42 Astoundingly Useful Scripts and Automations for the Macintosh

8 (bit) Days of Christmas: Day 100 (Hearth)

Lower resolution graphics were more appropriate for animation, because you could page through up to eight screens like a flip book. This is Eugene Vasconi’s Holiday Hearth from December 1986.

Jerry Stratton, December 20, 2020

Eugene Vasconi did several Christmas programs for The Rainbow. This is from “Holiday Hearth” in December 1986.

Christmas Fireplace is a warm addition to your holiday cheer and uses a graphics technique put forth by John Fraysse in the October 1983 Rainbow.

This is low resolution graphics—PMODE 1—with four colors. The advantage of low resolution graphics was partly that it used less memory, and partly that because it used less memory it could be manipulated more easily. These computers were very slow compared to modern computers. Drawing the graphics took time, and the user could visibly see the shapes drawing slowly on the screen.

That second number that always accompanies PMODE is the page of memory to start the graphics on. The Color Computer had eight pages for graphics, depending on how you allocated it. Higher resolution, or more colors, used more pages for each screen.

PMODEResolutionColorsResolutionPages per screen
4high2256x1924
3medium4128x1924
2medium2128x1922
1low4128x962
0low2128x961

This combines the tables on pages 98 and 100 of Getting Started with Extended Color BASIC.

By using low resolution, Vasconi was able to get four colors and four screens (8 pages, divided by 2 pages per screen). So he could draw on one screen, and then copy the drawing, page by page, to another screen.

  • 95 PMODE1,7
  • 96 PCOPY 3 TO 7:PCOPY 4 TO 8

Here, he copies the two pages of the screen that are on pages 3 and 4 to pages 7 and 8, after switching to the screen starting at page 7.

Copying pages made animation a little easier: you could copy a scene from one set of pages to another, and then draw over just the changes. It works just like the old flip books that kids used to draw in their notebooks. Each frame rapidly replaced the previous frame creating the illusion of motion. In this case, an animated fire in with four frames.

This is the Fraysse graphics technique Vasconi mentioned in the introduction:

Part one of the program creates the basic graphics scene while part two holds the animation loop of four fires, light patterns, and the music.

You could, of course, get into all sorts of trouble by forgetting which page your screens started on—or even forgetting how many pages you’d allocated for graphics. The PCOPY command was perfectly happy to write over memory that was allocated for something else, such as the BASIC program that was drawing the image.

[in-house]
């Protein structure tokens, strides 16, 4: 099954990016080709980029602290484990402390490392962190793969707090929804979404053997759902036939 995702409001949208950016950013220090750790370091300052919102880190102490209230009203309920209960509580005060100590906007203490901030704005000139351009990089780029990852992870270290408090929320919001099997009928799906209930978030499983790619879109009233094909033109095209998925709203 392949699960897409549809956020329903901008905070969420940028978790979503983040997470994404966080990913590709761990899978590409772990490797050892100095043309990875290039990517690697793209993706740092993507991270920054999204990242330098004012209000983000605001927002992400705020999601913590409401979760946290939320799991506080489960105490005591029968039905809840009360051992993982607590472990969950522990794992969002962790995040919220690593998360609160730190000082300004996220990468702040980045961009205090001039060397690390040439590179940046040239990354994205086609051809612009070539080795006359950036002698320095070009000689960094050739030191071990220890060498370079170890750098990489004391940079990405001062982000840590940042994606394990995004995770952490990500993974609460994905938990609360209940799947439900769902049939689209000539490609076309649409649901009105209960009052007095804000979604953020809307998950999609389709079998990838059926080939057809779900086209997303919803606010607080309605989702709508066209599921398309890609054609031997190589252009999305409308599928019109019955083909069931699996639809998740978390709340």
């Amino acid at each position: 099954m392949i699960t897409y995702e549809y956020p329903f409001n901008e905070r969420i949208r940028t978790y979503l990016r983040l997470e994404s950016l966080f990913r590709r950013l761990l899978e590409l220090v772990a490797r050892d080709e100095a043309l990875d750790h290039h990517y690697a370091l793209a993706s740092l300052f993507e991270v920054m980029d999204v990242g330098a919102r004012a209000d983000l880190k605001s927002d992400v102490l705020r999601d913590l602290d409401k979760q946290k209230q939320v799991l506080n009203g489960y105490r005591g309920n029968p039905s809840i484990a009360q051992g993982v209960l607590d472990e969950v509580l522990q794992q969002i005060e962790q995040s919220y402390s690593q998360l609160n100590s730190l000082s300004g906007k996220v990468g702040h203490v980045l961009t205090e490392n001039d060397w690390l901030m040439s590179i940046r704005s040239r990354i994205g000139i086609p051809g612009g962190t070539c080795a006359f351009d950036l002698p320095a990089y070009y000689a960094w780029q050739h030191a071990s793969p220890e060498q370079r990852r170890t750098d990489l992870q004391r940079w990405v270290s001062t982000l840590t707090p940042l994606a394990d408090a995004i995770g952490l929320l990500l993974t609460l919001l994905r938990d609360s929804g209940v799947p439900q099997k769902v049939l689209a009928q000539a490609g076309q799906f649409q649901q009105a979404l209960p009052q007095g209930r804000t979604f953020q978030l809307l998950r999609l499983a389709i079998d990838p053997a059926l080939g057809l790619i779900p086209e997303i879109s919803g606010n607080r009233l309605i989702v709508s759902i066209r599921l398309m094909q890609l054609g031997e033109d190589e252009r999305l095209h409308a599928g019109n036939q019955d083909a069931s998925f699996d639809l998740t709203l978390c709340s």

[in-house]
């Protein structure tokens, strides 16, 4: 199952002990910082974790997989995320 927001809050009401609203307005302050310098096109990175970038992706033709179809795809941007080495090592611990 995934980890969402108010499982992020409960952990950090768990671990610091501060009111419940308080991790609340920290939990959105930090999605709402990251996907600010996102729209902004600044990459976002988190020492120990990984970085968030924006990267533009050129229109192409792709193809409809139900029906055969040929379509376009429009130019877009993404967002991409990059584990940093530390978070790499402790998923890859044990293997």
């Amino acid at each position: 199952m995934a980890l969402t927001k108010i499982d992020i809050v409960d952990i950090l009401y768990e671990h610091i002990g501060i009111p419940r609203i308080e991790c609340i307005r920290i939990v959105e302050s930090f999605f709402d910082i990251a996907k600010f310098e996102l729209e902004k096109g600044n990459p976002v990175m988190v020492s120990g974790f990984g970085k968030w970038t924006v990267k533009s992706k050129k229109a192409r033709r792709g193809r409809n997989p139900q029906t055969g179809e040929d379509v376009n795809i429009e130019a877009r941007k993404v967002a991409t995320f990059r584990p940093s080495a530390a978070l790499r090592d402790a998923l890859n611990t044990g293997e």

When it all worked, however, it was fascinating, fun, and very rewarding.

The part of the program that was most fun was keeping the music going while the fireplace roars along. I accomplished this by using data statements and a PLAY command that inserted one note of the song between every flip of the pages. With the proper delay, it sounds like a continuous tune.

This was worthy enough that I decided to upload a video of it. While the video is a screen recording of the program running in xroar, the audio in the video is from an actual Color Computer 2; xroar added a bunch of clicks to the audio that aren’t there on a real computer. (If anyone knows why, and more importantly how to get rid of those clicks, let me know.)

As you’ll see in the video, the program was actually two programs. The first drew the graphics and the second displayed them while playing the music. This was a common way of not wasting precious memory: the BASIC program held the code for creating the graphics, and the graphics themselves took up memory after being created. With four screens of graphics on eight pages, Vasconi was able to save a lot of memory by having the user jettison the BASIC code for creating the graphics once the graphics were created.

The CoCo will retain anything created on the graphics pages even when a new program is loaded.

You’ll see the prompt in the video for loading the new program. That’s because the program was designed to work on a cassette-based storage system; it was safest to have the user manually load the next program in a chain of programs. With a disk-based system, it is safest to have the program itself do the chaining. In this case, I replaced 97 END with 97 RUN"XMASDRVR.BAS".

Merry Christmas! Keep the Yule fire burning and the Christmas carols playing.

Vasconi’s Holiday Hearth

It’s a color computer. You want to use all the colors.

In response to 8 (bit) Days of Christmas: Eight holiday images created on the TRS-80 Color Computer, from the early to mid eighties.

  1. <- Day 101 Rudolph
  2. Day 11 Christmas Tree ->